The main opponents of Occidental Petroleum Corp.'s plans to drill for oil in Pacific Palisades called Thursday for Occidental to abandon its project in the wake of the tragic explosion aboard a North Sea oil and gas rig.
Councilmen Zev Yaroslavsky and Marvin Braude said the Wednesday night tragedy on Occidental's off-shore platform underscores the human risks associated with drilling operations. At least 163 people were feared lost in the disaster believed to have been triggered by a gas leak.
"The risks of oil drilling are substantial, and they mitigate the risks as much as they can," Braude said. "I'm sure they mitigated the risks in the North Sea, and I have nothing but sympathy and compassion for the people who suffered from that.
"But I think (the explosion) confirms our feeling that oil drilling is a risky business."
Yaroslavsky, who co-sponsored a November ballot initiative that would repeal three 1985 ordinances permitting Occidental's Palisades drilling plans, said it would be "preposterous for any governmental entity to permit (the Occidental project) in light of what occurred. . . . "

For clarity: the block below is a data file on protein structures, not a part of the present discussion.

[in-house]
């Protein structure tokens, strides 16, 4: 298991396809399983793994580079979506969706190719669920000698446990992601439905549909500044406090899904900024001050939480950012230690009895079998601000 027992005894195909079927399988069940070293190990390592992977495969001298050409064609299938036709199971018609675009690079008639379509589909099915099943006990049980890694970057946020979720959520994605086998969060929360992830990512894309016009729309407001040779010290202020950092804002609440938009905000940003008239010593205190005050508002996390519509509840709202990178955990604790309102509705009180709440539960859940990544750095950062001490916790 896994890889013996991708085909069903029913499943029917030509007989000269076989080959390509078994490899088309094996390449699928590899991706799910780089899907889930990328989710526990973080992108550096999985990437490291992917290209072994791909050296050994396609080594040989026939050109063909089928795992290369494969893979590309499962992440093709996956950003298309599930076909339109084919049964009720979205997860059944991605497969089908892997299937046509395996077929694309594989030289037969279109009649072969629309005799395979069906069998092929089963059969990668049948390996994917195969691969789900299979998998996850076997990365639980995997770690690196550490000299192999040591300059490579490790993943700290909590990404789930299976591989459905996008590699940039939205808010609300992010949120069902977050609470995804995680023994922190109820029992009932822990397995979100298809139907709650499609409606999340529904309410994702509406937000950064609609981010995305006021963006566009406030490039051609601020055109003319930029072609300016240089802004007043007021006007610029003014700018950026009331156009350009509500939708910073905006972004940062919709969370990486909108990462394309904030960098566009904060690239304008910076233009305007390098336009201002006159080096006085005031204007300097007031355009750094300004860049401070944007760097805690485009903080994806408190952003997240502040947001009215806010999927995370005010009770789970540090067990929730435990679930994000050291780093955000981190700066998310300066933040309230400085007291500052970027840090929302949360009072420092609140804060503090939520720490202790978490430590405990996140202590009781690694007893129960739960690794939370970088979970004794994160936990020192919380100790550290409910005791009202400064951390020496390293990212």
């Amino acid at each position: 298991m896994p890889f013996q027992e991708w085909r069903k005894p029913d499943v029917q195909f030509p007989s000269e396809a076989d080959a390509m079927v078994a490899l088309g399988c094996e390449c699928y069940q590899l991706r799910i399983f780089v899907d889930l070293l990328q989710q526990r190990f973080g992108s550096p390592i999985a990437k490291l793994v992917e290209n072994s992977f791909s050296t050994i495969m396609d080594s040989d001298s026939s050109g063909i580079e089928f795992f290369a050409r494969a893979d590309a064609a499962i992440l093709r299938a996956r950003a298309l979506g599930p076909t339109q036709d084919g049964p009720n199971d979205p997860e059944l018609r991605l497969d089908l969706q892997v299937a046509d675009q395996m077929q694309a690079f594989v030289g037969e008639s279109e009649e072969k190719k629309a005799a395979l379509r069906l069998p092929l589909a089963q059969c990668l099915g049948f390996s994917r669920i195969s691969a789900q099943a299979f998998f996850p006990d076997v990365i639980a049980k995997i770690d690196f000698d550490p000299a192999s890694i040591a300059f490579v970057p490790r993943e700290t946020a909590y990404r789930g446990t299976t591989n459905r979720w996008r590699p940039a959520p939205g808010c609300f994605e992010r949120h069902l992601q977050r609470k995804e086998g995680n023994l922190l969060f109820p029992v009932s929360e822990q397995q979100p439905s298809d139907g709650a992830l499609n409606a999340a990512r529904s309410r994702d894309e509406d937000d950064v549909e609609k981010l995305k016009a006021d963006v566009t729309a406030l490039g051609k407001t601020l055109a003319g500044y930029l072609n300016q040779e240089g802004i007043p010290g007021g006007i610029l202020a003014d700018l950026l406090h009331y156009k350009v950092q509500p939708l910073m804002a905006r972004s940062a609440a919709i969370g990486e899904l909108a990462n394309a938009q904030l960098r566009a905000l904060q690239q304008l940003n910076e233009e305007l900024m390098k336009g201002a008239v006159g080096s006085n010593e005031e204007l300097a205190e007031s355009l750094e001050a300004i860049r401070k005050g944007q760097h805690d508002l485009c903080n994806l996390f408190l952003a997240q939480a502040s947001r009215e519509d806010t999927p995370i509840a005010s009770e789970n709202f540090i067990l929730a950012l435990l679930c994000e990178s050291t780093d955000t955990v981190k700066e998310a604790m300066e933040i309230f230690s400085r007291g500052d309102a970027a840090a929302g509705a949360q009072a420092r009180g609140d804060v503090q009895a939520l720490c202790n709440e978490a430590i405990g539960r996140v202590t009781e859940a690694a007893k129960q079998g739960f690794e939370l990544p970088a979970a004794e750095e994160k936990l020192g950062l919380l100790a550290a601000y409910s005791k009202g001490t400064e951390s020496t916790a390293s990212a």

Yaroslavsky added that all of the assurances given by Occidental in trying to win the drilling rights "ring hollow in light of what happened."
Braude and Yaroslavsky have scheduled a news conference for this morning, in which they will demand that Occidental drop its Palisades drilling project. Neither expressed any confidence that the oil company, which has fought for the project for nearly 20 years, will comply with the request.
Shortly after learning of the scheduled news conference, attorney Mickey Kantor, chief spokesman for a competing initiative sponsored by Occidental to protect the company's drilling rights, assailed the two councilmen.
"I'm deeply disturbed that they are trying to take political advantage of a human tragedy," said Kantor, whose law firm represents Occidental. "They know, you know, we know, there is no connection between off-shore drilling in the North Sea and the Palisades project. They know that this drilling platform is older technology . . . located in one of the more vulnerable seas in the world.
"It's impossible to imagine they are going to exploit this tragedy to their political advantage," Kantor said. He added that "if an airliner crashes somewhere, we don't ground all airliners in the world."
In the past, most of the safety concerns raised by drilling opponents centered on the project's location near earthquake faults and at the bottom of a bluff that has experienced landslides. Occidental has insisted that it will provide safeguards against such problems.
Braude and Yaroslavsky said they also will seek to appoint "independent" experts to examine the North Sea accident and whether there might be parallels with the onshore Palisades drilling project.
The two councilmen noted that while the 2.5-acre site across the Pacific Coast Highway from Will Rogers State Beach is not adjacent to homes, it is near popular recreational areas, making it, in Braude's words, "grossly inappropriate."